As part of its Great Commission emphasis, Southeastern Baptist Theological Seminary (SEBTS) hosts Global Missions Week (GMW) every spring to further highlight the work of mission activity around the world. This year, from Jan. 25-28, the focus was on the people of Sub-Saharan Africa.
“For one week every year, we raise up the task of missions as a focus point for students, faculty and staff,” said Keelan Cook, associate director of the Center for Great Commission Studies. “Global Missions Week gives Southeastern a chance to celebrate that which we hold at the very center of our purpose, equipping students to fulfill the Great Commission.”
The week included updates and stories from the field from missionaries who visited chapel, classes and other GMW events on campus. All day Wednesday, a guided prayer walk was set up around campus that included stations with specific prayer requests for missions in Sub-Saharan Africa. In the evening, students were invited to join a missionary panel discussion and evening prayer and worship on behalf of the people of Sub-Saharan Africa. In addition, the week concluded with a North Korea Missions Seminar.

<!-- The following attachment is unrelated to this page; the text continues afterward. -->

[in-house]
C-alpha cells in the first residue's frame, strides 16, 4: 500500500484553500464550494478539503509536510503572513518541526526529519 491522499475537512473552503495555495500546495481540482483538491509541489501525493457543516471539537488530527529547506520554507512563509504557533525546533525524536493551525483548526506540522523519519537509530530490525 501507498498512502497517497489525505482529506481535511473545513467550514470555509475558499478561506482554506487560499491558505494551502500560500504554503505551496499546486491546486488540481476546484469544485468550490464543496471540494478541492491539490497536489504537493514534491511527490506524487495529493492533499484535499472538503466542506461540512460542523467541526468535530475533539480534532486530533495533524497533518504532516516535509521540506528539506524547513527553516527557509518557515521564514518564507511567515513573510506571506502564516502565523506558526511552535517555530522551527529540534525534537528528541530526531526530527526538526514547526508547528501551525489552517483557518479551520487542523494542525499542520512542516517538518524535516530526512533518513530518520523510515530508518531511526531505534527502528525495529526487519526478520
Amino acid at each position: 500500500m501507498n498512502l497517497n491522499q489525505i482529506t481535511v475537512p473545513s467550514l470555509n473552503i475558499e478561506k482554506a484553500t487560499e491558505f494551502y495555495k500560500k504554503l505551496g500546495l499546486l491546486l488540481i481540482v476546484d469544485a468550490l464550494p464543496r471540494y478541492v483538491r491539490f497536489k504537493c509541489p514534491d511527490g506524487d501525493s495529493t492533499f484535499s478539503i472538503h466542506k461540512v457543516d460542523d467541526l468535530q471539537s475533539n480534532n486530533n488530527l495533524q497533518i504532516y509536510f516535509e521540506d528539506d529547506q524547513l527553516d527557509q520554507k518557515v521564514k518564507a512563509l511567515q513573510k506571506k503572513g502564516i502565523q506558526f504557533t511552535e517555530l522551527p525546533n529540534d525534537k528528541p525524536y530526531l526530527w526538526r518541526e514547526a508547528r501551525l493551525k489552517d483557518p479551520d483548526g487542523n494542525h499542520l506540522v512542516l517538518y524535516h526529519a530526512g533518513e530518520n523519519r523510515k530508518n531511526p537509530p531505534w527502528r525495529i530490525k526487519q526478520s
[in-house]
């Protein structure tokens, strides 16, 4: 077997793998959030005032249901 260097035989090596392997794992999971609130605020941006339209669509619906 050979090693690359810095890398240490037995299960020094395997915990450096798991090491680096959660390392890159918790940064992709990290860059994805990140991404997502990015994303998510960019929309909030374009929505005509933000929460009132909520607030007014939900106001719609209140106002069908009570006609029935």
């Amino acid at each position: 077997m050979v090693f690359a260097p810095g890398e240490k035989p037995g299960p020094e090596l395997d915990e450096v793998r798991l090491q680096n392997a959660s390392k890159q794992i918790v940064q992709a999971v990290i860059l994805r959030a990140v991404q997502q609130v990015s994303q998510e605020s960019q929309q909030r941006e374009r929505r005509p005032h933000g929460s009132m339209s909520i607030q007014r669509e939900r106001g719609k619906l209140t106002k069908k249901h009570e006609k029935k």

Each chapel service included a missions spotlight focused on Sub-Saharan Africa. Coy and Sherra Steele, International Mission Board (IMB) missionaries in Botswana, spoke about their involvement with theological education and leadership development. At the Baptist convention seminary where Coy teaches, he has seen the radical difference theological education has made for students like David, who came out of a prosperity gospel background. David experienced ministers who abused their power by profiting off their people. Through the influence of one of his friends at the seminary, he was compelled to start taking classes at the school also. This training led to his wholehearted pursuit to preach the true gospel and counter any signs of the pervading prosperity gospel in his country.
Kevin and Susie Rogers shared in chapel that same week. They have seen a radical shift in Christianity since coming to Africa 25 years ago. In 2018, Sub-Saharan Africa became the epicenter for Christianity as it had more believers and more churches than any other continent. The implications are significant, Kevin said, as the focus has now become training and sending out more missionaries from Sub-Saharan Africa. These believers are now the mission force of the world.
Want to learn more about ways SEBTS is equipping its students for missions? Check out the Center for Great Commission Studies website, where you’ll find podcasts, blog posts, upcoming trips, and more.
(EDITOR’S NOTE – Lauren Pratt is news and information specialist with SEBTS.)